Epidemiologic studies have shown that increased concentrations of ambient particles are associated with cardiovascular morbidity and mortality. However, the exact mechanisms remain unclear. Recent studies have revealed particulate air pollution exposure is associated with indicators of autonomic function including heart rate, blood pressure, and heart rate variability. However, this association has not clearly demonstrated in animal studies. To overcome the problems of wide variations in diseased animals and circadian cycles, we adopted a novel approach using a mixed-effects model to investigate whether ambient particle exposure was associated with changes in heart rate and blood pressure in pulmonary hypertensive rats. Male Sprague-Dawley rats were in planted with radiotelemetry divices and exposed to concentrated ambient particles generated by an air particle concentrator. The rats were held in nose-only exposure chambers for 6 hr per day for 3 consecutive days and then rested for 4 days in each week during the experimental period of 5 weeks. These animals were exposed to concentrated particles during weeks 2, 3, and 4 exposed to filtered air during weeks 1 and 5. The particle concentrations for tested animals ranged between 108 and 338 μg/m3. Statistical analysis using mixed-effects models revealed that entry and exit of exposure chamber and particle exposure were associated with changes in heart rate and mean blood pressure. Immediately after particle exposure, the hourly averaged heart rate decreased and reached the lowest at the first and second hour of exposure for a decrease of 14.9 (p < 0.01) and 11.7 (p = 0.01) beats per minute, respectively. The hourly mean blood pressure also decreased after the particle exposure, with a maximal decrease of 3.3 (p < 0.01) and 4.1 (p < 0.01) mm Hg at the first and second hour of exposure. Our results indicate that ambient particles might influence blood pressure and heart rate.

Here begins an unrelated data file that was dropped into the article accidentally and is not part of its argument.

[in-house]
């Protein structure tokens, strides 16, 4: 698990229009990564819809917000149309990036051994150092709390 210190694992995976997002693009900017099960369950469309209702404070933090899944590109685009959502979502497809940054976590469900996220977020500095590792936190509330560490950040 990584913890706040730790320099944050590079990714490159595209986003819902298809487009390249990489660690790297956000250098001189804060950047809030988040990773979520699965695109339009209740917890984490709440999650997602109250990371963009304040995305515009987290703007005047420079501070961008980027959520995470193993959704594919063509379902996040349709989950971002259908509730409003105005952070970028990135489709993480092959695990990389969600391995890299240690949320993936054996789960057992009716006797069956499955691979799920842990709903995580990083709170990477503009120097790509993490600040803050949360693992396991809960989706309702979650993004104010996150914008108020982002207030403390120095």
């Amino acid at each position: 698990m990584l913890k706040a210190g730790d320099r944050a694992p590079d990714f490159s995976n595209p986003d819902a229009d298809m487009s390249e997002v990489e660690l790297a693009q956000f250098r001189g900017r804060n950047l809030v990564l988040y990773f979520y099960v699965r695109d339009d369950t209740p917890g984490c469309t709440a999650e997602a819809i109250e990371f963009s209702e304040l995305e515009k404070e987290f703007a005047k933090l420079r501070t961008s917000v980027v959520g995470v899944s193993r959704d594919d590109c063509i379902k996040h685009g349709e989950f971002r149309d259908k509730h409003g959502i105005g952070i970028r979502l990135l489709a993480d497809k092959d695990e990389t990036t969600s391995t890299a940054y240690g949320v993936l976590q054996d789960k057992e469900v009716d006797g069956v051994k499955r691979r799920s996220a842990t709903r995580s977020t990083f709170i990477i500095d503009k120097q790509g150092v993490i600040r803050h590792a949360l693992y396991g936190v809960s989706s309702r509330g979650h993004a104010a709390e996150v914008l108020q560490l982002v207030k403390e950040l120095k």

All Science Journal Classification (ASJC) codes
- Public Health, Environmental and Occupational Health
- Health, Toxicology and Mutagenesis